2336 Elmwood Avenue
Second Nazareth Baptist Church
Second Nazareth Baptist Church was organized by the Reverend Rafe M. Myers in 1903 as Macedonia Baptist Church. According to church tradition, congregants originally met under a brush arbor on Gervais and Huger streets before moving into an old store building on Gervais Street. Rev. Myers used an old barrel for a pulpit. The first church building was constructed during Myers’ thirty-year tenure as pastor. In 1945, Rev. A.C. Jones took over as the second pastor of Second Nazareth.
IN 1949, Rev. William McKinley Bowman, Sr. took the helm and undertook extensive renovations and expansion on the church property. He co-founded WOIC radio station, which became a leading voice in Columbia's African American community. He deejayed at the station for two decades, broadcasting religious music, commentary, and interviews with visiting gospel singers and minister, as well as his weekly sermons every Sunday at 11 am. (1)
Bowman ran for Columbia city council in 1954 and as a candidate for the State House of Representatives in 1958 on a platform calling for an interracial commission to aid in eliminating racial tensions in Richland County and South Carolina. He also served as state field director for the N.A.A.C.P. for several years, and in this capacity helped coordinate sit-ins at Columbia's lunch counters and educated blacks on their voting rights. In his role as pastor. Bowman used Second Nazareth Baptist Church as a venue for speakers advocating these issues. Prominent speakers who addressed the congregation included Modjeska M. Simkins, who as director of public relations for the all-black Richland County Citizens Committee advocated for integration of Columbia’s public schools in 1964, and James Farmer, who as national director of the Congress of Racial Equality encouraged African American voter registration in Richland County in 1965.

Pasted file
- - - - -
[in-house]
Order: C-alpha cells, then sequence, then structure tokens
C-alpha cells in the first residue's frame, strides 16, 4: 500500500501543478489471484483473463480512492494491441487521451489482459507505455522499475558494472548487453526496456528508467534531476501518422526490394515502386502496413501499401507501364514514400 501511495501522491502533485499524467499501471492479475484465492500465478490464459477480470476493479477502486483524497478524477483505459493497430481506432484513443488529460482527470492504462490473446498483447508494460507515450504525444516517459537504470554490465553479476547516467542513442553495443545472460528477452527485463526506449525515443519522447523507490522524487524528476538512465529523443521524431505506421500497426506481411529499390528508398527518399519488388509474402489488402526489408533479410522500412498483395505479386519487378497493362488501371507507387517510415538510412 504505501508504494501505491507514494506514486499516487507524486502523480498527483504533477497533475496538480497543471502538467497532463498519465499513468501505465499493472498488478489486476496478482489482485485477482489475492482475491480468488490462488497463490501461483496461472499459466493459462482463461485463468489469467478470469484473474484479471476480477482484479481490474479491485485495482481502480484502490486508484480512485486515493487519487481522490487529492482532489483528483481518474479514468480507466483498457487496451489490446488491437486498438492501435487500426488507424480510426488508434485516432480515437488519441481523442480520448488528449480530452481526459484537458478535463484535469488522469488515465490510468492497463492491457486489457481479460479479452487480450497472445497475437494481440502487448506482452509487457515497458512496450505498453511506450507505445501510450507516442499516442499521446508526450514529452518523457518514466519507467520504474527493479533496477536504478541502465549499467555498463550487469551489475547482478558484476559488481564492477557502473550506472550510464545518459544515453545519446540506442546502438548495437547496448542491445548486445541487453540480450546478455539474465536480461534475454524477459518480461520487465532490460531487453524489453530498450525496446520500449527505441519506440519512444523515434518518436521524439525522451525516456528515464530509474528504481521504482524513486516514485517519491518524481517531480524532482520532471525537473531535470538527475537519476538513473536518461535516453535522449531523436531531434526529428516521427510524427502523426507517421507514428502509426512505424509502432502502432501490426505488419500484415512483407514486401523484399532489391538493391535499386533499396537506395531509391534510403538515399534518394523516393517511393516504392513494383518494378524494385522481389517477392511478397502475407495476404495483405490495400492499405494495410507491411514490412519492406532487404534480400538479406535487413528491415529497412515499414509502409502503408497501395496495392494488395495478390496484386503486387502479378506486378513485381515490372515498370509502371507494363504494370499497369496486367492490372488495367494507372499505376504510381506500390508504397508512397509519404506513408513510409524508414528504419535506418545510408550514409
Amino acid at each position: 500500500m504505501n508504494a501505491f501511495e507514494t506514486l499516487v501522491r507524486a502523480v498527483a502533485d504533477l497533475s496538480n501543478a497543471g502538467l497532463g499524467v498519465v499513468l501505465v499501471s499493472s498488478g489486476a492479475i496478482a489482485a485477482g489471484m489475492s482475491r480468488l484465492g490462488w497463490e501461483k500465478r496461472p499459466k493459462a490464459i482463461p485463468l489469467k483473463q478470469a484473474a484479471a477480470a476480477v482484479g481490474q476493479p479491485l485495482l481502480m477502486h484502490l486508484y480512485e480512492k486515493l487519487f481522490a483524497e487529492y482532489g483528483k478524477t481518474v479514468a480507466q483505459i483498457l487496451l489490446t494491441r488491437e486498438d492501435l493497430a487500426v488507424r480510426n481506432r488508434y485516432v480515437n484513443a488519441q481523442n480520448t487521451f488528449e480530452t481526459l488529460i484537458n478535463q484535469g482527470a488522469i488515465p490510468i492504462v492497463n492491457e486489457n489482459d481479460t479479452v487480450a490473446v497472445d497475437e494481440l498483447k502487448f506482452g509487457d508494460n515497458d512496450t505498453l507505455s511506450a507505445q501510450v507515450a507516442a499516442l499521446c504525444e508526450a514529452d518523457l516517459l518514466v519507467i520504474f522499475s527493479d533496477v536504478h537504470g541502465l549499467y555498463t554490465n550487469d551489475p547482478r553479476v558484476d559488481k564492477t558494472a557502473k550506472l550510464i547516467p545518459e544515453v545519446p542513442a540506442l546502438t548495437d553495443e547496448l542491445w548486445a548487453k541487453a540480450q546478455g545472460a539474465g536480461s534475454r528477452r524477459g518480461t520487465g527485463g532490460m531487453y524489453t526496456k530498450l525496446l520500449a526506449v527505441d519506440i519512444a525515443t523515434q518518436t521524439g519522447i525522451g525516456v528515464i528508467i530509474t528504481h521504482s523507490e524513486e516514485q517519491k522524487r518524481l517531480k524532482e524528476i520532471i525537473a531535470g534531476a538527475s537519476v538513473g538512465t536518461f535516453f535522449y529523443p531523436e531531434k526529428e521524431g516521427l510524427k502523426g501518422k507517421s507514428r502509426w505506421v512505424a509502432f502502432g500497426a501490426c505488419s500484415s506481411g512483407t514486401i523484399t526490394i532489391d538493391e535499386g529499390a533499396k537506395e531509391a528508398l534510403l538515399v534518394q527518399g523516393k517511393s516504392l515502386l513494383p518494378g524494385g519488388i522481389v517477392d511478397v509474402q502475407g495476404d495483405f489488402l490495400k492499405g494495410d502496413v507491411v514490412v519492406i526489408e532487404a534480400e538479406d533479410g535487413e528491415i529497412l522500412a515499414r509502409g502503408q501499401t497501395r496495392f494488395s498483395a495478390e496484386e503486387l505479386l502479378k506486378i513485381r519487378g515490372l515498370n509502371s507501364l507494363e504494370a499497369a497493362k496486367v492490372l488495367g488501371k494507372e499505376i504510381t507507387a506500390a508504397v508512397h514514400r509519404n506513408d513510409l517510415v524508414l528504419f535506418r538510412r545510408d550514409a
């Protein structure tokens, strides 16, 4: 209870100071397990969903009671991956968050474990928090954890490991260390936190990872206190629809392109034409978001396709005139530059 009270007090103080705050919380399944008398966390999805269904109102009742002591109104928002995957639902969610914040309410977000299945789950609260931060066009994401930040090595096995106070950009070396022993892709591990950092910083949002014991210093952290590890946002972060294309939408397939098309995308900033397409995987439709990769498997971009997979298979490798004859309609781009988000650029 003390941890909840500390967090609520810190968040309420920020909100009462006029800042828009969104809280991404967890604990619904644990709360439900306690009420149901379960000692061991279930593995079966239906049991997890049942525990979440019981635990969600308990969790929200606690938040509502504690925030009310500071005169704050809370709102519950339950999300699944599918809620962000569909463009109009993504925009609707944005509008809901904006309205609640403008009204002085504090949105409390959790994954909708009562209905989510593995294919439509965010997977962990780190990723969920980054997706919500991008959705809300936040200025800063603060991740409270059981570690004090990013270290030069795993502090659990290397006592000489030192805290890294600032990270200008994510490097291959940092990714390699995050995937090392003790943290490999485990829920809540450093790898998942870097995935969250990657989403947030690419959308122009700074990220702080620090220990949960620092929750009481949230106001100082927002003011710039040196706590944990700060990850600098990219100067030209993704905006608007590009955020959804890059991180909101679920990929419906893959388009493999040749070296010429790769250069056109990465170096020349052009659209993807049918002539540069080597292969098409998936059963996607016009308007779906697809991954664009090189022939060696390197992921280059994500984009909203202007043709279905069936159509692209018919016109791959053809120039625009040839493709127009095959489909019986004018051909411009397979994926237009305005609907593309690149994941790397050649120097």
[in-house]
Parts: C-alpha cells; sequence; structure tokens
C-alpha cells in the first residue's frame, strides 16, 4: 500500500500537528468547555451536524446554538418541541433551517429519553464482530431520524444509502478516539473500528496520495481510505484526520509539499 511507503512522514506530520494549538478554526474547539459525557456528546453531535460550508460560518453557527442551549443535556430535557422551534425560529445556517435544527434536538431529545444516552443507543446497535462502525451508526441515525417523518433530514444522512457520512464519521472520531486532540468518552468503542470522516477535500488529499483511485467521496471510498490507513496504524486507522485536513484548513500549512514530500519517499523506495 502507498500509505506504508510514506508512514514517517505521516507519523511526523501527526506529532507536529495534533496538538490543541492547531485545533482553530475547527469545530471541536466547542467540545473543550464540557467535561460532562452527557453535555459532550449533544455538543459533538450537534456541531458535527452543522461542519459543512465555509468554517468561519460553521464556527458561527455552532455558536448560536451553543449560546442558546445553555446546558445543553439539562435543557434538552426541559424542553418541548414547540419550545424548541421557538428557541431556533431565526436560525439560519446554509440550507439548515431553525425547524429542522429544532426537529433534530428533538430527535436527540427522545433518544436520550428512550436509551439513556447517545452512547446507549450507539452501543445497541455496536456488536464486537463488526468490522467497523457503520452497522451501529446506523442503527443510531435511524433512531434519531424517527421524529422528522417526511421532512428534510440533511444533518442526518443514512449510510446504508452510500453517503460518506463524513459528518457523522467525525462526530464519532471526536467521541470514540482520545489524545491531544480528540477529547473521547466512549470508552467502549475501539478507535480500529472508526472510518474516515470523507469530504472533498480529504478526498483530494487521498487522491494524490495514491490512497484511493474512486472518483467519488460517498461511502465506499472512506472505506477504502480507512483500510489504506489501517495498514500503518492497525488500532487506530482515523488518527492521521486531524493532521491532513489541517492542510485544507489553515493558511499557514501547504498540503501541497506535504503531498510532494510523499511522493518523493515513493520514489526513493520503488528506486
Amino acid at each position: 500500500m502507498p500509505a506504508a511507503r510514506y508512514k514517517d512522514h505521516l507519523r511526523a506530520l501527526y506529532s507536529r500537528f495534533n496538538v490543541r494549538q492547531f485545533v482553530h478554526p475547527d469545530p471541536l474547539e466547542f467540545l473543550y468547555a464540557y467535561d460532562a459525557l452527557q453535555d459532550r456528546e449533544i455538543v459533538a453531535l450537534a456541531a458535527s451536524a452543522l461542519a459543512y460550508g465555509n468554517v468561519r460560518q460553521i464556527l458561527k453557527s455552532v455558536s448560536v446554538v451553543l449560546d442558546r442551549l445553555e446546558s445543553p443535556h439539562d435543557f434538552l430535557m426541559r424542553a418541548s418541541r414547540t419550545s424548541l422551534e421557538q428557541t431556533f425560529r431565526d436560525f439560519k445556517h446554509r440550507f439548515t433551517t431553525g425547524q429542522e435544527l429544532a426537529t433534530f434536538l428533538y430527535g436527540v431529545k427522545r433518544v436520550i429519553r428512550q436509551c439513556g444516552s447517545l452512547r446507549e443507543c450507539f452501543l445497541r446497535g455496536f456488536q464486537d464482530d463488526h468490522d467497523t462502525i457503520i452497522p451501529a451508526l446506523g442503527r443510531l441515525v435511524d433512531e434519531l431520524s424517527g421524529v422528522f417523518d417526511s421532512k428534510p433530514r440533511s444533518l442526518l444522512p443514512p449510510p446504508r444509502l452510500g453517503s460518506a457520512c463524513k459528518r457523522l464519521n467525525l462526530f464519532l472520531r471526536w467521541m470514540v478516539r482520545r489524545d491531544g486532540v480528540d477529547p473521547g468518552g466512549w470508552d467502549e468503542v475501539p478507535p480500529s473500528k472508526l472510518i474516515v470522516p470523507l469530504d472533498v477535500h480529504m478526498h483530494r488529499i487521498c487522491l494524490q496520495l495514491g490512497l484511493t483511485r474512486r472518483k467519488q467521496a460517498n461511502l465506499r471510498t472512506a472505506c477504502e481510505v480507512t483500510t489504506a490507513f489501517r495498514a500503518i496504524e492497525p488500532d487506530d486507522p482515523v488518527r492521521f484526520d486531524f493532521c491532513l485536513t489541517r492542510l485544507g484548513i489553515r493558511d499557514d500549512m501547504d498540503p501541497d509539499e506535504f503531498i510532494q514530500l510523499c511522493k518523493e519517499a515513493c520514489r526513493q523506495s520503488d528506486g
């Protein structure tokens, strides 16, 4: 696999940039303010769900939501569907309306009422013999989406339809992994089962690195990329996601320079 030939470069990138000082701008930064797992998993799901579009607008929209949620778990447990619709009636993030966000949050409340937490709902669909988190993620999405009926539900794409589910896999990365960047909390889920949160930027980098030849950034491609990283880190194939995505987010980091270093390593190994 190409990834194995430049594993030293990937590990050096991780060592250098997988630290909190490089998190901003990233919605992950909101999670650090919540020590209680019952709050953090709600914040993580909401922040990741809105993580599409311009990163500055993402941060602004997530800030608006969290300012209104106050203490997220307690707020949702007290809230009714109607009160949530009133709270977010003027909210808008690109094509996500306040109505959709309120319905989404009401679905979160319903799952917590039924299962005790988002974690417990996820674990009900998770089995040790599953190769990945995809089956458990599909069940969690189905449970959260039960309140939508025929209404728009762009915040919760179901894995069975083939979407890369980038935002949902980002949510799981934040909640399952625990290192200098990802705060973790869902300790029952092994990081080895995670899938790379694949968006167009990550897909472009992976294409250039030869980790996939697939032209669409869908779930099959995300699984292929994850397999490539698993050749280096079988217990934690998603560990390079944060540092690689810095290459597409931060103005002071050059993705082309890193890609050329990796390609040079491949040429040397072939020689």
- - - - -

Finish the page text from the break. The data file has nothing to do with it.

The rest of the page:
Reverend Bowman served as pastor of 2nd Nazareth until 1996, and upon his retirement became pastor emeritus. His role in the revitalization of the Read Street community led to a new street (Gordon-Bowman Street) named in his and Myrtle Gordon's honor. The church continues to be active in the local community, establishing summer camps, educational foundations and programs for care of the elderly and for public service.
(1) Interview with William McKinley Bowman Jr. (son of Pastor William McKinley Bowman, Sr.) January 22, 2015.